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The Dallas-Fort Worth area led the country in apartment rentals in 2014. And rents and occupancy levels in local apartments rose at a feverish pace.
Net apartment leasing in North Texas totaled 15,226 units, according to year-end data from MPF Research Inc. Rental activity in the fourth quarter was about 15 percent higher than in the same period last year.
Local vacancy levels are at a 13-year low. Only about 5 percent of rental units are empty.
And average apartment rents in the D-FW area grew by a record 4.9 percent last year. That was slightly higher than the nationwide increase of 4.7 percent.
“Annual increases above 4 percent are rare in this market,” MPF Research vice president Greg Willett said in the report. “Because we’re such a construction hot spot, the flow of new product moving through initial lease-up normally holds rent growth below the national norm.”
Average apartment rents in the DFW area are now $919 a month. Apartments in Dallas’ more popular, close-in urban markets go for even more — averaging $1,700 to $1,800 for recently built rental communities.
Developers completed 15,575 North Texas apartments last year. And at the end of the fourth quarter, 30,196 units were still under construction in the area. “For ongoing construction, D-FW is in the No. 2 spot, just behind Houston at 33,586 units,” Willett said.
That’s the largest D-FW apartment building volume since 1999, according to Carrollton-based MPF.
Almost 8,200 apartments are being built in central Dallas neighborhoods including Uptown, Oak Cliff, Oak Lawn, West Dallas and East Dallas.
“The leasing environment is about to get much more competitive in Uptown, downtown and Oak Lawn,” Willett said. “Rent cuts to help move a huge block of new supply through the system could be on the way, especially given the number of renter households who can afford the high prices commanded by new apartments there is somewhat limited.”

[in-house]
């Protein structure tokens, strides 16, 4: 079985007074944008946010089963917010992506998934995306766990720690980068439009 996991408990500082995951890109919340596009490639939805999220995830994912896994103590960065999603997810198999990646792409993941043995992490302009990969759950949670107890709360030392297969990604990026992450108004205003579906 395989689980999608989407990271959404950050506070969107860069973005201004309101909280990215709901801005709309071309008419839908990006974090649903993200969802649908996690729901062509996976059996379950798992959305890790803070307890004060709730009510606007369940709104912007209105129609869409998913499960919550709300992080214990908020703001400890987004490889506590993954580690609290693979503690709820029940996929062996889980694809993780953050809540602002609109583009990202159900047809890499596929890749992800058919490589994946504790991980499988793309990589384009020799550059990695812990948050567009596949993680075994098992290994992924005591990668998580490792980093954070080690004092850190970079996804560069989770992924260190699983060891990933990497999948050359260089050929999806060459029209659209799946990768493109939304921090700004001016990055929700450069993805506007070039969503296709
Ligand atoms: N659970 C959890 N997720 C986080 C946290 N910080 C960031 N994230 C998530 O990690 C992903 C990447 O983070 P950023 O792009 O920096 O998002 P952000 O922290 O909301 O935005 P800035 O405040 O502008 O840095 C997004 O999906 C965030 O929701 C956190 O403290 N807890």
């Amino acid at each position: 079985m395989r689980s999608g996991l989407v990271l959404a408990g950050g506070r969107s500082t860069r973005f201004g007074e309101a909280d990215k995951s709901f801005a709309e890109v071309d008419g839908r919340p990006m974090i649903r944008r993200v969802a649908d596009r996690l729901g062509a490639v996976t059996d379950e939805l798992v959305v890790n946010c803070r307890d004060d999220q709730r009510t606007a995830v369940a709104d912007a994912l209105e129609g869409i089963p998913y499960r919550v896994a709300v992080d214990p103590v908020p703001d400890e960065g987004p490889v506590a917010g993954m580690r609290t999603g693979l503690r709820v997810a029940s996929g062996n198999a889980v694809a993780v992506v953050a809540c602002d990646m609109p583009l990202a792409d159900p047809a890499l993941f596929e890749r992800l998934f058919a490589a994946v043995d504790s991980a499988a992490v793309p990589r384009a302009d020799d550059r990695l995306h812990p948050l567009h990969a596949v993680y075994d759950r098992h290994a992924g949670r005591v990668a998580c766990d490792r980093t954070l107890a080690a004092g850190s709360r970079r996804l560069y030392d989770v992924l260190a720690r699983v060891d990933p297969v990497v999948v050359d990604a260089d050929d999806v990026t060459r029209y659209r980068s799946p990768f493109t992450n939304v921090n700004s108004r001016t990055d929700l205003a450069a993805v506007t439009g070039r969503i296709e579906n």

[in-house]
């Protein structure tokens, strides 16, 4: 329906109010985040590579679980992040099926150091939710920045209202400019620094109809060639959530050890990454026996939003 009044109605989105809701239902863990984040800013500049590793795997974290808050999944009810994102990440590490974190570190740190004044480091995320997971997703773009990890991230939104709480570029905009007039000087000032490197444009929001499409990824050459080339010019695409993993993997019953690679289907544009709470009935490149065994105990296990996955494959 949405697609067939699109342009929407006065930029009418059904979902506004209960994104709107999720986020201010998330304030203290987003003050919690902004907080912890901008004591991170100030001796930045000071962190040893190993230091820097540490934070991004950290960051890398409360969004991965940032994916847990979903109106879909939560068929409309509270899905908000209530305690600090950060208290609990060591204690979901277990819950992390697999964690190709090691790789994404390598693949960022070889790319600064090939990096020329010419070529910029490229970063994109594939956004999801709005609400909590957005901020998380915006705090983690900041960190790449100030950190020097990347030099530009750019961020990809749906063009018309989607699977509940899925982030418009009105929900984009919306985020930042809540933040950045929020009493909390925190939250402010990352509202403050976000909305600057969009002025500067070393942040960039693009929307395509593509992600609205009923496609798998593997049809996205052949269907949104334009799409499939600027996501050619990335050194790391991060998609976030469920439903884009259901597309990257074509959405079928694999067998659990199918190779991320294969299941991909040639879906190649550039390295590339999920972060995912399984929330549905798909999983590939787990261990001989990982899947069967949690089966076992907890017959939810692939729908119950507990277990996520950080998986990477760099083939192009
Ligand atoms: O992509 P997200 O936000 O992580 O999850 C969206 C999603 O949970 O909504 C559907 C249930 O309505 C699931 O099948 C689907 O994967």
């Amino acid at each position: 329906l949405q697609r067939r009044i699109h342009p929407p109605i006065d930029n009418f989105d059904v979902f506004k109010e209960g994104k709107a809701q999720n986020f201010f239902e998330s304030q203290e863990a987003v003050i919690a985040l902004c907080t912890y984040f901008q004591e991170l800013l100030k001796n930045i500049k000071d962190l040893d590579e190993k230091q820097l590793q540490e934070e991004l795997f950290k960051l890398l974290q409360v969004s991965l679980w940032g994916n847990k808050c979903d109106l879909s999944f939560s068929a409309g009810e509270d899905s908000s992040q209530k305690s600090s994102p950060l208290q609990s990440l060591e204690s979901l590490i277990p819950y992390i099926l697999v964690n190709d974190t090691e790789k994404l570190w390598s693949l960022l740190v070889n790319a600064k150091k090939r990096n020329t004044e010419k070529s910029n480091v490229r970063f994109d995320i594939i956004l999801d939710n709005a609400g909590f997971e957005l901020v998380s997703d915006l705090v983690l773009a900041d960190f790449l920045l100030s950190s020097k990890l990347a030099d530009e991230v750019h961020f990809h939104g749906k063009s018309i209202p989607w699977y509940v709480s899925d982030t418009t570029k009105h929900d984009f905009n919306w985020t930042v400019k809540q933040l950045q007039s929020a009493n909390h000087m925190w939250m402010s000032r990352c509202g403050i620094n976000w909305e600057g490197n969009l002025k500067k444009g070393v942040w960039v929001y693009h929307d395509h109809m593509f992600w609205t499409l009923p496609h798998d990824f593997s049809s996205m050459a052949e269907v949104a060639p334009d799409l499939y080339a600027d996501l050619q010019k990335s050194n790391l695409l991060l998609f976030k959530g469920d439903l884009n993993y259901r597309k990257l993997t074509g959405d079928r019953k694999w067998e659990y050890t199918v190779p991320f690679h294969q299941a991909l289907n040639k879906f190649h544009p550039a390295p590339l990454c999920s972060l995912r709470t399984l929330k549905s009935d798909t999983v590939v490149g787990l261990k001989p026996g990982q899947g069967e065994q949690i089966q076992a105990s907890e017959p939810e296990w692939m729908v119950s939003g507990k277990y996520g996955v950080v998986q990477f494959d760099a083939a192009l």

More than 22,000 apartments are scheduled to open in North Texas this year. MPF Research is predicting that overall vacancy rates will increase about 1 percentage point and rent increases won’t be as large for 2015. “Rents should rise roughly 3.6 percent, still above the historical growth pace but well under 2014’s record-setting jump,” the apartment analyst predicts.
Apartment developers are optimistic that 2015 will be another strong year for North Texas. But they worry about the economic impact of a decline in the energy sector. “We are not immune, but I don’t know how much we will feel it, so it really clouds the picture,” said apartment builder Robert Shaw.
With so many new apartments opening their doors this year, some landlords will be offering concessions to lure tenants, he said. “I agree with MPF’s expectations for this year — a lot of free rent,” Shaw said. Ryan Miller with developer Wood Partners said the final numbers for the 2014 market had some unexpected data. “I guess I’m not surprised by the volume but did not think rents would have grown at almost 5 percent again last year,” Miller said. “I’m glad to hear vacancy is still low given what we have already supplied. “We’re looking forward to another big year, but no doubt the deals are getting tougher to build,” he said.
StreetLights Residential CEO Doug Chesnut believes said that D-FW apartment construction peaked in 2014. “My thought is that we will see a moderate slowdown in construction starts for 2015,” Chesnut said. “The primary reason will have little to do with traditional supply and demand economics but rather construction cost and rental affordability. “Even after the incredible rent growth across the city, the increases in construction costs are making new projects harder to underwrite,” said the Dallas apartment builder. “Even with tremendous demand for product, units will not lease if the monthly check written for rent is out of reach.”